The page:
Home About Archives RSS Feed

@theMarket: Better Days Ahead

Bill Schmick

After this week you should have either an upset stomach, stress headache or both. Human beings do not do well in markets that climb up and down by over a percent on a daily basis. Unfortunately, as this market bottoms, we may expect more of the same.

On the plus side, the Greek Prime Minister George Papandreou received a parliamentary vote of confidence this week. Yet, facing investors this week is a vote on the passage of the austerity plan that the European Community demands in exchange for bailout money.

Economic data continues to disappoint with the latest unemployment figures coming in more than expected. Wherever you look, gloom and doom pervades the minds and hearts of investors. On Wednesday, Fed chief Ben Bernanke didn't help by reducing the Fed's estimate for GDP growth in the second quarter from 3.1-3.3 percent to 2.7-2.9 percent. Even a 5 percent decline in oil was viewed as negative and simply another proof that the economy is faltering.

Most investors missed the point of Thursday's release of 60 million barrels of crude from the world's strategic oil supply. Pundits complained that it was too little to impact demand since it amounted to less than a day's supply of global demand. Others argued it was an act of desperation by an administration that has run out of ideas to stimulate the economy.

It was none of the above, in my opinion. Readers may recall that a few weeks ago prices of most commodities peaked after the CME raised margin requirements for everything from energy to silver. Speculators, who had bid commodity prices up to astronomical levels, abandoned the market in droves causing prices to decline to their present levels.

Most energy experts believe that the fundamental price where supply and demand for oil are in balance is closer to $85 in barrel. But notice oil, until this week it was still trading at $100 a barrel and above, (although down from its recent peak of $112 a barrel). Clearly, there were still a lot of speculators in the market, who could go either way. It was a tipping point where there was at least a 50/50 chance that traders might try and take the price higher once more.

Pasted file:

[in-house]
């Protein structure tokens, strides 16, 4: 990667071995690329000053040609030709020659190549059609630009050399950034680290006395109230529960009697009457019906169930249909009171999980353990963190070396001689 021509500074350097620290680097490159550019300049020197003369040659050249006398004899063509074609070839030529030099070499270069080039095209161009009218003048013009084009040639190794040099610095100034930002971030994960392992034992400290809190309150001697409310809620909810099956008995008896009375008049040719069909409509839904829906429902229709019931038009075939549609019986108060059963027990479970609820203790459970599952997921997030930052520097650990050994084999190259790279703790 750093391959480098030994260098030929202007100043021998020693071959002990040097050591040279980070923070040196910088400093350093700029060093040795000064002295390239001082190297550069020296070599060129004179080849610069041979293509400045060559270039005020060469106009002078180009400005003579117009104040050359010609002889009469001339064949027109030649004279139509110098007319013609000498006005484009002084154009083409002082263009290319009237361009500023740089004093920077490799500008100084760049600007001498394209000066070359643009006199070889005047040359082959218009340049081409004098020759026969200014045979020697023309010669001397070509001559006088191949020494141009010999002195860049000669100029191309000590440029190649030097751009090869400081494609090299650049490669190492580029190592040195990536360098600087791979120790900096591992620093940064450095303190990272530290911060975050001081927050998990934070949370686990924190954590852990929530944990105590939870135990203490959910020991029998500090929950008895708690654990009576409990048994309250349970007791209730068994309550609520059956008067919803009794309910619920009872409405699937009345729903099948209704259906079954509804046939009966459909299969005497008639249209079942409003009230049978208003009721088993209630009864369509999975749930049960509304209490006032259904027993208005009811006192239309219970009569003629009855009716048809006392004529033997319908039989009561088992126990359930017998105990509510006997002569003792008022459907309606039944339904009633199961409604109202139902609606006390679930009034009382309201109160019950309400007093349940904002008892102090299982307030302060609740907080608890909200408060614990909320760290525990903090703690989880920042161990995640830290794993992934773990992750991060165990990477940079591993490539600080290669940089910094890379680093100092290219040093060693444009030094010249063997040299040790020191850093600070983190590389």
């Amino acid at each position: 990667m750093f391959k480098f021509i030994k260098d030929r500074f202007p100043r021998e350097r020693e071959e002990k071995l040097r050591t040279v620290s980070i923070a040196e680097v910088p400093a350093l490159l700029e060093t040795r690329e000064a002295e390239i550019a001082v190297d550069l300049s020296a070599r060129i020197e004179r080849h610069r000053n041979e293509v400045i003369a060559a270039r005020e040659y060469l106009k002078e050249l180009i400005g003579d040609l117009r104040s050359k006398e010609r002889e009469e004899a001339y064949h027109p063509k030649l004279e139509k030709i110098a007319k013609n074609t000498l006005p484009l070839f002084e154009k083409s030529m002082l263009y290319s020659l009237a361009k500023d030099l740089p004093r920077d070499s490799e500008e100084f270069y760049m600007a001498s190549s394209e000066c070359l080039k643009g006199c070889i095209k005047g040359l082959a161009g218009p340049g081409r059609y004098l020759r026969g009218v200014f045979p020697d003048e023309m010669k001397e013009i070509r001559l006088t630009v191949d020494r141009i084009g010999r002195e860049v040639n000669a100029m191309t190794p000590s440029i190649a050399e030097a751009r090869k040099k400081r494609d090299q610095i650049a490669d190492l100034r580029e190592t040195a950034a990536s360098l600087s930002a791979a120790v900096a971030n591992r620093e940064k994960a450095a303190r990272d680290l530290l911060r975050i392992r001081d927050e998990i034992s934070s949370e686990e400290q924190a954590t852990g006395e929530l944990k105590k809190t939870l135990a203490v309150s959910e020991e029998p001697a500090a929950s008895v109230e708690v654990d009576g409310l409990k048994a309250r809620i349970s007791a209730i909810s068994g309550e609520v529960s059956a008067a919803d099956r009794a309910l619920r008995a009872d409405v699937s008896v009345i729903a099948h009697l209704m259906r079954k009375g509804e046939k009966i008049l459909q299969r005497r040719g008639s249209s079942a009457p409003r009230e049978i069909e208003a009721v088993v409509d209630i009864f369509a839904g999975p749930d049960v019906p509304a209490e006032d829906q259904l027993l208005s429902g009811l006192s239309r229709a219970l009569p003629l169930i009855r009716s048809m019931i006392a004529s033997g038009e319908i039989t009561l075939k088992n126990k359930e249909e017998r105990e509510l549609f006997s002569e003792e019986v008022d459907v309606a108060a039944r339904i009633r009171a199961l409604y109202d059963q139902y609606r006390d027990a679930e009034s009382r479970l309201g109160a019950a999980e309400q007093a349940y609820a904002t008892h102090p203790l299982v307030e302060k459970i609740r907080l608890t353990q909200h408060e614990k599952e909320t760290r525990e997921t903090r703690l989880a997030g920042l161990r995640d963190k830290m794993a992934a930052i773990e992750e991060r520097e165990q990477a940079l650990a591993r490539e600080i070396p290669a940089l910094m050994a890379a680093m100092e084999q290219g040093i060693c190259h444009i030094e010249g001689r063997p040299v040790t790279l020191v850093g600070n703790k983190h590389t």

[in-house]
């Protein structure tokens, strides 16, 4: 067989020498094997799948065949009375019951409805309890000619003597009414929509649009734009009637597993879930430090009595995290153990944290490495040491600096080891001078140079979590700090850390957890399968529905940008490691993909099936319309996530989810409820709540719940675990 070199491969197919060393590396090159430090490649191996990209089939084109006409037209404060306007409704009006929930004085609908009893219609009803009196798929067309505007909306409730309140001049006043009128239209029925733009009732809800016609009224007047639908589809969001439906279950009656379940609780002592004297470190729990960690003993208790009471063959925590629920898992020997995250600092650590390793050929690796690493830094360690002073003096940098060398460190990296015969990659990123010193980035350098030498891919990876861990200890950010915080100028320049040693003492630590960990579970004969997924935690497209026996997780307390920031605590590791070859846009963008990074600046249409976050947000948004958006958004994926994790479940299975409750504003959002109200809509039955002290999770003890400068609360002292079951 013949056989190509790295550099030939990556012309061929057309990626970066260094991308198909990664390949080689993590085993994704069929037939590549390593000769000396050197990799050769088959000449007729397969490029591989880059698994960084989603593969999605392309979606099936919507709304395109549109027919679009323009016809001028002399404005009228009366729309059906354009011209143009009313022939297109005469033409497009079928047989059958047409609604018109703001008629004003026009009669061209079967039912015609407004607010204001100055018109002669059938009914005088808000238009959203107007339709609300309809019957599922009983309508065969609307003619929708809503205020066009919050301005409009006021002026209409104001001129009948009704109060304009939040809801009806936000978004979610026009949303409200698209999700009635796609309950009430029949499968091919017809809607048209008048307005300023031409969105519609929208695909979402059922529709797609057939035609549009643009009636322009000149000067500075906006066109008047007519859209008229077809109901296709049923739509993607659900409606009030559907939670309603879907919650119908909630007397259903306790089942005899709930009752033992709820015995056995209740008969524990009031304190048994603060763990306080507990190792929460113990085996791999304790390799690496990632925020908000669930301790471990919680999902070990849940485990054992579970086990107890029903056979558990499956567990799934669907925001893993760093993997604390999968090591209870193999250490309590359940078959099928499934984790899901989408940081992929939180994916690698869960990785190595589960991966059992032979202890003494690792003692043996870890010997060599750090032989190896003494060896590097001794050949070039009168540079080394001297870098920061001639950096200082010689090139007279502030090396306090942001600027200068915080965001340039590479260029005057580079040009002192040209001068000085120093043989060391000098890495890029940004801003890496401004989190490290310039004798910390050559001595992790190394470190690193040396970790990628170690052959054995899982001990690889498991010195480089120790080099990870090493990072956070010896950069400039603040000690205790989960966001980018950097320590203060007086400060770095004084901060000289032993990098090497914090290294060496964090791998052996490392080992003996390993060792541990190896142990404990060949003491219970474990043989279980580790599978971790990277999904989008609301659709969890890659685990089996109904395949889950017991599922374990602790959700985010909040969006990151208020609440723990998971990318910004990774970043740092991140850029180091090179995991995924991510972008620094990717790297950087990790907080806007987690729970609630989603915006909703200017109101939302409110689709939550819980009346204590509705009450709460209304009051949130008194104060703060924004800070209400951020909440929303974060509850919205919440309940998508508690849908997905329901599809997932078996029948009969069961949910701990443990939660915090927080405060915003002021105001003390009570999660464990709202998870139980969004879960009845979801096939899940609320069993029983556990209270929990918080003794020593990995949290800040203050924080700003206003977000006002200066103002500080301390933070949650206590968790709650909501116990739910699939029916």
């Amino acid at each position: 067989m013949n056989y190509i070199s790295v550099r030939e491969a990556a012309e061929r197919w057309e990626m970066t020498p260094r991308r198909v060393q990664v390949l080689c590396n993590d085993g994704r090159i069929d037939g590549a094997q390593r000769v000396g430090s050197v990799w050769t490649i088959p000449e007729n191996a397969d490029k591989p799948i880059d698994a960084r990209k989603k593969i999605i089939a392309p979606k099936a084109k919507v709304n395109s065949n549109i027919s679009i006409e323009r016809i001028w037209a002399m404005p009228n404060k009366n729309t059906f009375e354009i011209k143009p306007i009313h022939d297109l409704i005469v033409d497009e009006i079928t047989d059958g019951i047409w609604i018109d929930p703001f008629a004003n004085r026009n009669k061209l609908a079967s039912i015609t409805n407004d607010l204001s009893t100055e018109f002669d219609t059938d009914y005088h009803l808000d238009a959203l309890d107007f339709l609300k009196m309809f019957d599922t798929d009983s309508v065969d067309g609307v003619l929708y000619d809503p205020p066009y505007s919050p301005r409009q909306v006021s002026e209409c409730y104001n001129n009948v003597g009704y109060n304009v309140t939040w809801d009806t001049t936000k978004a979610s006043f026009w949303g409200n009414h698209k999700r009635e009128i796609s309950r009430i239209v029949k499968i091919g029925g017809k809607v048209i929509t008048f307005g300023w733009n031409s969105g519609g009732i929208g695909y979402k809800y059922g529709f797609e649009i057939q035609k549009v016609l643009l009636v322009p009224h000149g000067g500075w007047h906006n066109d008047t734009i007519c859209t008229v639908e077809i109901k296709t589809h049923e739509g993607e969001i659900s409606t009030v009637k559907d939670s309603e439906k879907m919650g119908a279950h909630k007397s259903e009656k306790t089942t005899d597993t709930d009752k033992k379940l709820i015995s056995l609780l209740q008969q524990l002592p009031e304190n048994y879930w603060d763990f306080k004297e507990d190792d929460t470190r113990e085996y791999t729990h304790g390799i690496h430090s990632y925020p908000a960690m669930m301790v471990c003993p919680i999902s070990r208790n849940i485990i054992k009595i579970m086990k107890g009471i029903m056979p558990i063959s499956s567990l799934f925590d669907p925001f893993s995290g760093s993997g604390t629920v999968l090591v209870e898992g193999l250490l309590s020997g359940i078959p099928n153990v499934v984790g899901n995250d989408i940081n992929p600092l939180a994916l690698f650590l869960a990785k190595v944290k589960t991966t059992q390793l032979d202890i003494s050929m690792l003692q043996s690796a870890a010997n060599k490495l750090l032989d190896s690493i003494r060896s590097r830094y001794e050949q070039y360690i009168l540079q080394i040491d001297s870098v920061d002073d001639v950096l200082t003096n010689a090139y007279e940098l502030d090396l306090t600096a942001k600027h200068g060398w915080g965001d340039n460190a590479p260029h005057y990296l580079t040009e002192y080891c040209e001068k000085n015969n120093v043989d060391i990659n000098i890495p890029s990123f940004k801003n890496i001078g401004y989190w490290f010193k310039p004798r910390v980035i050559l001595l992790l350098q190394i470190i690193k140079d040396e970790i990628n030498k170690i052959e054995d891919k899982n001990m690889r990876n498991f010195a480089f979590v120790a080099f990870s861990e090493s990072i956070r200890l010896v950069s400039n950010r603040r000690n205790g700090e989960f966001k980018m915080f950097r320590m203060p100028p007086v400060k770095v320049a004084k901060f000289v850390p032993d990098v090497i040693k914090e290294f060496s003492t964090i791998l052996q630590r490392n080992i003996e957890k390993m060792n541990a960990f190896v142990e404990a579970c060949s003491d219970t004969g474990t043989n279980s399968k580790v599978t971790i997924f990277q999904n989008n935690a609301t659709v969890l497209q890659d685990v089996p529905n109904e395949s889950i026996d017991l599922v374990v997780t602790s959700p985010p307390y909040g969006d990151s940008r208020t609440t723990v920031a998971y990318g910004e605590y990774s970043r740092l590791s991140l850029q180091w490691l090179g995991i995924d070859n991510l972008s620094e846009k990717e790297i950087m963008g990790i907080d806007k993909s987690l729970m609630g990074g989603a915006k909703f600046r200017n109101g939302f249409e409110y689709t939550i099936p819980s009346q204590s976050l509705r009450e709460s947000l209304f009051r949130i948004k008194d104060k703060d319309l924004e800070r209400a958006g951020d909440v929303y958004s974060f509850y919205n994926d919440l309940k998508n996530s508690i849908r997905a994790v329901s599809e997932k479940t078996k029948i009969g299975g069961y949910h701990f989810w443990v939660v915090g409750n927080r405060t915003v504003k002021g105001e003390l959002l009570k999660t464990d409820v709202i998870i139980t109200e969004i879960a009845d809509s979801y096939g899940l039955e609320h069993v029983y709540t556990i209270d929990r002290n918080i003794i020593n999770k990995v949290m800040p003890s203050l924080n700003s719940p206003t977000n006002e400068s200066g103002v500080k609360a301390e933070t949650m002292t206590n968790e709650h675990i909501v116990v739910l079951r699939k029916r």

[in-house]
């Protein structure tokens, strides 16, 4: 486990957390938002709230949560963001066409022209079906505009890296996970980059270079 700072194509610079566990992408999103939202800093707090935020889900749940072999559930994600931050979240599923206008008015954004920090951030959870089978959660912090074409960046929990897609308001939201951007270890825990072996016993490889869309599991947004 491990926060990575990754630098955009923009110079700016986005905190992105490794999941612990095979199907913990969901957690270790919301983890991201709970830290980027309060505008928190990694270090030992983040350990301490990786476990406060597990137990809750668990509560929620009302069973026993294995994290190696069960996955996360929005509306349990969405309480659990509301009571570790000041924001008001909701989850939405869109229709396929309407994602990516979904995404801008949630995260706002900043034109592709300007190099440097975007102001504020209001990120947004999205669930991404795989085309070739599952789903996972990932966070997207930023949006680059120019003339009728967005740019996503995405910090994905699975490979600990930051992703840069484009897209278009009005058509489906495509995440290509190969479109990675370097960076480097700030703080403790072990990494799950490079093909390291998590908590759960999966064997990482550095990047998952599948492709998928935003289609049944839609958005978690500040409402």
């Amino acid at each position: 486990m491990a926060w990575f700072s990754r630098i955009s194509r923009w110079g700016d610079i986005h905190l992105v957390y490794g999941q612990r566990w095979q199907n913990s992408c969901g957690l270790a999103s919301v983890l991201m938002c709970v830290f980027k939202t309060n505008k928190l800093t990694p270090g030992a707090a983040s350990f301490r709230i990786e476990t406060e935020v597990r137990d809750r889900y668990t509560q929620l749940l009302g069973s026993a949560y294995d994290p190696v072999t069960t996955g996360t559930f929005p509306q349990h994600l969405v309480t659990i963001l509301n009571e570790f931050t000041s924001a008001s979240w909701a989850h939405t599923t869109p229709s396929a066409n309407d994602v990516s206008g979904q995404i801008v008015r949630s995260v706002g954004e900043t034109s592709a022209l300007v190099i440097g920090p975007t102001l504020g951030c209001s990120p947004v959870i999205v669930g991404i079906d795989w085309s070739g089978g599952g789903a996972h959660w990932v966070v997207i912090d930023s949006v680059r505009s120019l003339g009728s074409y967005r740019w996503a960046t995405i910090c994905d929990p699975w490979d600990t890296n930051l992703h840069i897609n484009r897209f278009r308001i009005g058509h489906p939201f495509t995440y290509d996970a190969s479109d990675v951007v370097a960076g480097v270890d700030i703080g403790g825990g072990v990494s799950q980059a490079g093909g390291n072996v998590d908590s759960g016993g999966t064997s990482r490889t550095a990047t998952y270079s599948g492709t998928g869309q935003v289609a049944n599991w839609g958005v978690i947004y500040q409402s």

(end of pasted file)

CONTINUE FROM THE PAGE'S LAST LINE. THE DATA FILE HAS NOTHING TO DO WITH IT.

To me, the International Energy Agency exhibited perfect timing. With a relatively small amount of released oil, they managed to drop the price of crude by $5 a barrel and send the speculators running for the hills. It has also added another element of risk since nervous traders will now have to be looking over their shoulder in case the IEA does it again.

As for the wall of worries that beset the market, all this pessimism is part of the normal process one expects as the averages descend to a level where buyers once again appear. Today we are probably within 1-2 percent of that area, if we are not already there. To me, the math is simple: a possible 50-point decline in the weeks ahead on the S&P 500 Index versus 150-200 points of upside. The risk/reward ratio tells me to not only hold the course but to buy on weakness.